The Morton (Illinois) Art Guild hosts an annual art and photography show during the annual Pumpkin Festival. I always enter something, just to support the MAG and local art community. There are three divisions and a “junior” segment. There were 96 entries this year in the art show, which is amazing. The show has grown every year, and every year, the subject matter becomes more diverse. This year I entered The Hawk and the Goldfinch in the Professional Division, and was honored to receive 2nd place! It surprised me that many of the winning paintings chosen in each division were of birds or animals! I hope this means that more people are paying attention to nature! It’s something we desperately need to do!
Shades of Gray has been juried into the St. Augustine 6th Annual Nature and Wildlife Art Exhibition. The exhibit will be held at the St. Augustine Art Association Art Center, St. Augustine, Florida. The opening reception and awards ceremony will kick off the exhibit on July 25th, and the exhibit will run through August 31, 2015.
Shades of Gray is a 12 x 16 painting of a gray wolf created in acrylic on black canvas. The only “color” in the painting are the wolf’s eyes. Reference photos for this painting were taken at Animals of Montana.
Mother Nature gave us another 2.5 inches of snow yesterday; not a lot, true. But now we are waiting for the next TWO storms, the first of which is supposed to bring another 6-8 inches of snow. We are used to snow in the Midwest. But we, like everyone else, grow increasingly weary of winter, cold, snow and the biting wind. While we haven’t received anywhere near what Boston has (kudos to Bostonians for having to deal with that!), I frankly cannot wait until Spring arrives. This next storm is coming in on March 1st – and as the saying goes, “If March comes in like a lion, it goes out like a lamb.” If that’s true, by the end of March, perhaps we’ll see pretty spring flowers, like this Iris after a gentle spring rain.
Last night we dodged a bullet – the snowstorm went south of us where it dumped up to 11 inches of snow in some areas! Whew! Glad we missed that! It’s nearly the end of February and I’m looking forward to Spring! How about you! This little tree is just off my deck. It’s a flowering crab apple tree. In Spring, it has pink rose like buds that open to pretty white flowers. Last Spring the tree was covered in them and the bees took advantage of that! In the fall, cherry-like red berries appear that last well through November. The birds love them! It’s rather ironic though that when the flower petals drop to the ground, it looks like it snowed – again!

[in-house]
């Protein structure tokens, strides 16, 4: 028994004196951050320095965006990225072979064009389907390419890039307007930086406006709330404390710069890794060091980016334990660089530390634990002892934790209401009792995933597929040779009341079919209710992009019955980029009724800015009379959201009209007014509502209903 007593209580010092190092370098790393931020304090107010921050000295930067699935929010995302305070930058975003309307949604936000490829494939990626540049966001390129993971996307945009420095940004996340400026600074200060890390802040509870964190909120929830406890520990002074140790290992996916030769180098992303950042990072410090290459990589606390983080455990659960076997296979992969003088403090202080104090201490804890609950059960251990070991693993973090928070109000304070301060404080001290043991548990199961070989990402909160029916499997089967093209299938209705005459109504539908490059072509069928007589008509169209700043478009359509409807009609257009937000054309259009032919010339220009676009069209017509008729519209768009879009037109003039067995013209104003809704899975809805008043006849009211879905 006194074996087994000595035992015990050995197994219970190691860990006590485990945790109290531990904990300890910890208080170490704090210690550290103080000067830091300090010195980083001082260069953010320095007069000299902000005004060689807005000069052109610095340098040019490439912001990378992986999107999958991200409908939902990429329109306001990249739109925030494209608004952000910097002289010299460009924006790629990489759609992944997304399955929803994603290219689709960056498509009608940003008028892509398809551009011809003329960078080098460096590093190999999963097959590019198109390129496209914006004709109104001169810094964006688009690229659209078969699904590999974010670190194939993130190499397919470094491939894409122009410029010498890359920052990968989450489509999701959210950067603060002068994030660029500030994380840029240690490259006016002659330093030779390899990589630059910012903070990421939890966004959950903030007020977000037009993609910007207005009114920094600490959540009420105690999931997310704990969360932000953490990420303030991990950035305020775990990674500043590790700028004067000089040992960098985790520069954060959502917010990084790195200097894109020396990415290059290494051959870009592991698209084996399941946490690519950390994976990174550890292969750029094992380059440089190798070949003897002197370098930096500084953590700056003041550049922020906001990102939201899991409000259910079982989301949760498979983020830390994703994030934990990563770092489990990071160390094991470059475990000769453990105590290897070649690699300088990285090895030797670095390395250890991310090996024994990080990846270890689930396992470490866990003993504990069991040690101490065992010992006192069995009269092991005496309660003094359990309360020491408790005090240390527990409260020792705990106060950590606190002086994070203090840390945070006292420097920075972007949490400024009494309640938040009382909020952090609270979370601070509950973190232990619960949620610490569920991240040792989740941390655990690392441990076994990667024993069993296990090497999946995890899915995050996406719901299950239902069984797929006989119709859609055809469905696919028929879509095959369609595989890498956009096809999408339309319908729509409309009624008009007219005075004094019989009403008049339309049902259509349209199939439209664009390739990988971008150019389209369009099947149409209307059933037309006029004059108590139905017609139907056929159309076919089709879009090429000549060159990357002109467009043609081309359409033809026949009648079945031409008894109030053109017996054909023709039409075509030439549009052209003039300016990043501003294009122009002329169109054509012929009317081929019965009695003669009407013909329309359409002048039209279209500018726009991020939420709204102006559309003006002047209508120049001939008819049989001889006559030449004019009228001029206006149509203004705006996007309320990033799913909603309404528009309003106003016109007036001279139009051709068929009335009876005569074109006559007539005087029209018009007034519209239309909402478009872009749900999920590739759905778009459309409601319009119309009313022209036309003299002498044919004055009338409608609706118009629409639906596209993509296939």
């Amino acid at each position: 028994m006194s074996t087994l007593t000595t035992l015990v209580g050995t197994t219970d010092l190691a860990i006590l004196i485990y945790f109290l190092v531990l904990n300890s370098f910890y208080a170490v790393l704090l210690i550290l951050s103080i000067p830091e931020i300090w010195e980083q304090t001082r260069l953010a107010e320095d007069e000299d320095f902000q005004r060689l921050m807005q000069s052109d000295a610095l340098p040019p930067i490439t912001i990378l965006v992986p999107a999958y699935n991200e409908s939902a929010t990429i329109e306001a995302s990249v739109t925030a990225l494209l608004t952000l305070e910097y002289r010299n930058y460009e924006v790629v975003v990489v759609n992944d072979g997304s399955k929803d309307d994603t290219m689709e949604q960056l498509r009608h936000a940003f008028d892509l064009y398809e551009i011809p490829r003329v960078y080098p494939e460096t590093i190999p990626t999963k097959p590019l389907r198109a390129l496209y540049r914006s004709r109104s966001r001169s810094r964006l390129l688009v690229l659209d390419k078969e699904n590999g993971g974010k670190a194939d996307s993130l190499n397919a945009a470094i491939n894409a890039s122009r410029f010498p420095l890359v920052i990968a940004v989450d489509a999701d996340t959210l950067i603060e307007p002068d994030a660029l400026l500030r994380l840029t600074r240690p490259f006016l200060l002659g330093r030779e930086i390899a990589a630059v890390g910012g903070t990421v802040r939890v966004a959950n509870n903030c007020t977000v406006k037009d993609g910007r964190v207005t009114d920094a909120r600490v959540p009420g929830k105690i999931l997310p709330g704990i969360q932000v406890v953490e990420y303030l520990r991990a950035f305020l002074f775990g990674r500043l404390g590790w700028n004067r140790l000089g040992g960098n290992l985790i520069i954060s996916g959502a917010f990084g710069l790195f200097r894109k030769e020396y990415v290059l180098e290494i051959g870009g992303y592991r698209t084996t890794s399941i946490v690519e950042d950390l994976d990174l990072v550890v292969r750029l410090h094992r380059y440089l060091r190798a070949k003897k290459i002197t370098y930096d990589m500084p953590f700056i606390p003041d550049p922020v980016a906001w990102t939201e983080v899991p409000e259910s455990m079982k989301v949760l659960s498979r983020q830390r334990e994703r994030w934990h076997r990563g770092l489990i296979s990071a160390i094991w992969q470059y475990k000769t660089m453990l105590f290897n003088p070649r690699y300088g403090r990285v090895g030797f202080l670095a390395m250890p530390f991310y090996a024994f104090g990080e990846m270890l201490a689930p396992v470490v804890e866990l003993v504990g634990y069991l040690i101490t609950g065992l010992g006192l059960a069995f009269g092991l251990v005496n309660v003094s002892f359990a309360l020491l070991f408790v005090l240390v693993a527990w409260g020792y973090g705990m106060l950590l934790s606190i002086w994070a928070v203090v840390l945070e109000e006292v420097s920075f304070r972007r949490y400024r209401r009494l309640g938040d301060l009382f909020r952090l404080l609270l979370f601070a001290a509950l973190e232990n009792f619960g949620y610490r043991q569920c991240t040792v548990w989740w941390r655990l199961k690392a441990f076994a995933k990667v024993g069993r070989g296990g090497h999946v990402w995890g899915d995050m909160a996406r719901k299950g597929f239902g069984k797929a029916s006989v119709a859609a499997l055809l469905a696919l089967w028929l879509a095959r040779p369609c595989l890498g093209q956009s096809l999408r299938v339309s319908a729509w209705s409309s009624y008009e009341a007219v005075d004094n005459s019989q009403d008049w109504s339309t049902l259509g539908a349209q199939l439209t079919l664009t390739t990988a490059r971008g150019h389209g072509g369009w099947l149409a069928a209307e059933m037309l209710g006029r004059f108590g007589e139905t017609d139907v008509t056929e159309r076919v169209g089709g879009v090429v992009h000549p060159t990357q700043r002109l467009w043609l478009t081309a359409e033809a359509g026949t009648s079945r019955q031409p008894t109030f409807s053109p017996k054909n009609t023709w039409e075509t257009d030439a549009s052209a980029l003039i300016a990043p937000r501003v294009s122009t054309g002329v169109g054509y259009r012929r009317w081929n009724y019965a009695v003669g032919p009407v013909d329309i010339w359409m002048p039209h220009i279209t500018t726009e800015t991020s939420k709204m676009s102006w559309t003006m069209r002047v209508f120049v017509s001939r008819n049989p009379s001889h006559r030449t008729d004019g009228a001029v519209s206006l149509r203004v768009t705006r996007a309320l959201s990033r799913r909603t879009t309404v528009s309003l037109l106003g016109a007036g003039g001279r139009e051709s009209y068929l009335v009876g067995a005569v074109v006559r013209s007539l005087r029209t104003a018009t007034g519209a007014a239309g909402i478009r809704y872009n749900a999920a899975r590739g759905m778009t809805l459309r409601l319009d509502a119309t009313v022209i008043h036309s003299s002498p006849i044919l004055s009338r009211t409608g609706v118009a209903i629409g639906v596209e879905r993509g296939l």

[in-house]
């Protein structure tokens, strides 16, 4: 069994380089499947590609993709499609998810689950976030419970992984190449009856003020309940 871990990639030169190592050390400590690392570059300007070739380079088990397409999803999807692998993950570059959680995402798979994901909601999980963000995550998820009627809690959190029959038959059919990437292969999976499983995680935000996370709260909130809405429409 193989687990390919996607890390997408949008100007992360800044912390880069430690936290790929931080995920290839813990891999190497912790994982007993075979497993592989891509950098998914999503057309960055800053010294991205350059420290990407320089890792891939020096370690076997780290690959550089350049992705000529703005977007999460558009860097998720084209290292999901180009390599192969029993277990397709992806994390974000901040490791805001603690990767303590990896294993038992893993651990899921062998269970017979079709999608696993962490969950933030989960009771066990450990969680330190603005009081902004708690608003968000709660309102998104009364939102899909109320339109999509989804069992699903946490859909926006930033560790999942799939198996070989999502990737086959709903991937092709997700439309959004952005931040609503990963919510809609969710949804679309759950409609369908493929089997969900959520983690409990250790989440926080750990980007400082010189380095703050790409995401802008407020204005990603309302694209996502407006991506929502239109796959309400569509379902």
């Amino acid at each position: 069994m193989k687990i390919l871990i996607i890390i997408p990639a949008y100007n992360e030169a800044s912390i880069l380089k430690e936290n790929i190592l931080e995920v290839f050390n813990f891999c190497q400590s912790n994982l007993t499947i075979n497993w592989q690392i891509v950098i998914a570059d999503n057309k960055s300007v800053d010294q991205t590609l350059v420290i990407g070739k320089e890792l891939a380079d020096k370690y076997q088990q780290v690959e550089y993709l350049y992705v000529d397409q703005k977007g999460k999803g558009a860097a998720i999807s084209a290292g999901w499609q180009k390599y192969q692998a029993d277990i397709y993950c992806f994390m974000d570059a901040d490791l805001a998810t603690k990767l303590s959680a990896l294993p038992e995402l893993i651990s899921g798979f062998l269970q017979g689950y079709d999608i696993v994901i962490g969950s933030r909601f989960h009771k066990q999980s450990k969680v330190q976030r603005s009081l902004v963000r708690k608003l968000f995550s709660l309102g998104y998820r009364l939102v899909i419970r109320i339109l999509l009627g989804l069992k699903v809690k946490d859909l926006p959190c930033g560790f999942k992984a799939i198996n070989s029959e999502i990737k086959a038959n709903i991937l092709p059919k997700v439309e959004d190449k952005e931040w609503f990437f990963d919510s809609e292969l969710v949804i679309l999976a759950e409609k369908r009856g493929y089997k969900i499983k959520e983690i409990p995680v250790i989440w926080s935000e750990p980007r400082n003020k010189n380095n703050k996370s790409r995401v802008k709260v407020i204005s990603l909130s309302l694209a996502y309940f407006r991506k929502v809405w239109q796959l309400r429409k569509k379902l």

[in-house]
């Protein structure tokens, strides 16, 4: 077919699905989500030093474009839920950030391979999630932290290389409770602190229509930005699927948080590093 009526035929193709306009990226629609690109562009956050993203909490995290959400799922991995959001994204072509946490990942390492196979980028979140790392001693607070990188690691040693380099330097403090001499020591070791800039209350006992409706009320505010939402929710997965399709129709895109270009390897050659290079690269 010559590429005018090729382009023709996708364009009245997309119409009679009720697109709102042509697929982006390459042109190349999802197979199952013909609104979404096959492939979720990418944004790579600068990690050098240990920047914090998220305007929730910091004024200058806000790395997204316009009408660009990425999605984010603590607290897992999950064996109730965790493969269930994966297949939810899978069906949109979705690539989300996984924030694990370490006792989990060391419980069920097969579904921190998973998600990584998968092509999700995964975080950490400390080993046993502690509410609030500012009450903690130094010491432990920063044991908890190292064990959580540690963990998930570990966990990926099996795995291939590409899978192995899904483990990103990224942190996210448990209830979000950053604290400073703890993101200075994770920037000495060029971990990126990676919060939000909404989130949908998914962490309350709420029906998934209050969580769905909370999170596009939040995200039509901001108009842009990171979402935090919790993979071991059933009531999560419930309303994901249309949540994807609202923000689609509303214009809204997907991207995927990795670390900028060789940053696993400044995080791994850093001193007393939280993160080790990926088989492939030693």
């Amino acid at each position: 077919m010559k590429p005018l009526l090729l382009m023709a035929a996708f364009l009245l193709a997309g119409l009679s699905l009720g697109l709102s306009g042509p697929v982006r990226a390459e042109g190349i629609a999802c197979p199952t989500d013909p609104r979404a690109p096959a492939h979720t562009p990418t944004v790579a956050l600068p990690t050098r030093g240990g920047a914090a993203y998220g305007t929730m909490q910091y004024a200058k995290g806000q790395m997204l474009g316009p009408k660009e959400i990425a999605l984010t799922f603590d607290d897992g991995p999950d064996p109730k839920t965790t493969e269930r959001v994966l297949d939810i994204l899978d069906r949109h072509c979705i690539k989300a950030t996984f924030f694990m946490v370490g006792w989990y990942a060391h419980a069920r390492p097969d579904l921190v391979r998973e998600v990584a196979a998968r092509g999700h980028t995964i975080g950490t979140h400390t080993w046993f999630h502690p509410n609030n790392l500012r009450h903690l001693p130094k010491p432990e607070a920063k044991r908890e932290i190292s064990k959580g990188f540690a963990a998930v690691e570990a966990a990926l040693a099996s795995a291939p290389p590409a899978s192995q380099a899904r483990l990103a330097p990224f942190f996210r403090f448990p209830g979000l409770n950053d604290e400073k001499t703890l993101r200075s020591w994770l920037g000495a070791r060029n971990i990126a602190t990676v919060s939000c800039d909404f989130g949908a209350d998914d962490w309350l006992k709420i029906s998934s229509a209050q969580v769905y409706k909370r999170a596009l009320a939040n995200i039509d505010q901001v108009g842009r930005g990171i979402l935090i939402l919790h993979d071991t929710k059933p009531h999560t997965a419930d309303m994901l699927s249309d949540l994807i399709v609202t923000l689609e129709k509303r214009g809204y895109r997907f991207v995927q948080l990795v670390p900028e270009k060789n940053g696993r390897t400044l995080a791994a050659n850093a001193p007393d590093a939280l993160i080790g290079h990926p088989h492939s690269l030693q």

Can I get an “Awwww” ? This pair of whitetail deer fawns were regulars in my back yard from the time they were born and their mother let them come up from the ravine to play. They ran all over my yard and my neighbor’s yard, chasing each other and just having fun. The following summer, they, their mother, and a new set of fawns came up to visit. The third year, the doe only had one fawn, but all of them were in the yard at different times, enjoying the berries, leaves and even parts of my garden.
Well, there just wasn’t much “wildlife” to be seen in Sedona, except for these little lizards, that were everywhere. I photographed this Spotted Whiptail Lizard early one morning as I was photographing the beautiful view just outside Sedona. On that cool morning, all he wanted to do was warm himself in the sun! These little creatures were everywhere! I even had one in my motel room. He didn’t eat much, didn’t complain, or take up much space – so I let him stay.
I attended an art fair in Salida, Colorado in 2009. Outside our motel room there were several hummingbird feeders. Early one morning I was able to photograph these little birds as they fed from one of the feeders. We have ruby throated hummingbirds in Central Illinois where I live but I haven’t been able to get a really good picture of one of them.
The Black-chinned Hummingbird is a habitat generalist, found in the western United States in lowland deserts and mountainous forests, and in natural habitats and very urbanized areas as long as there are tall trees and flowering shrubs and vines.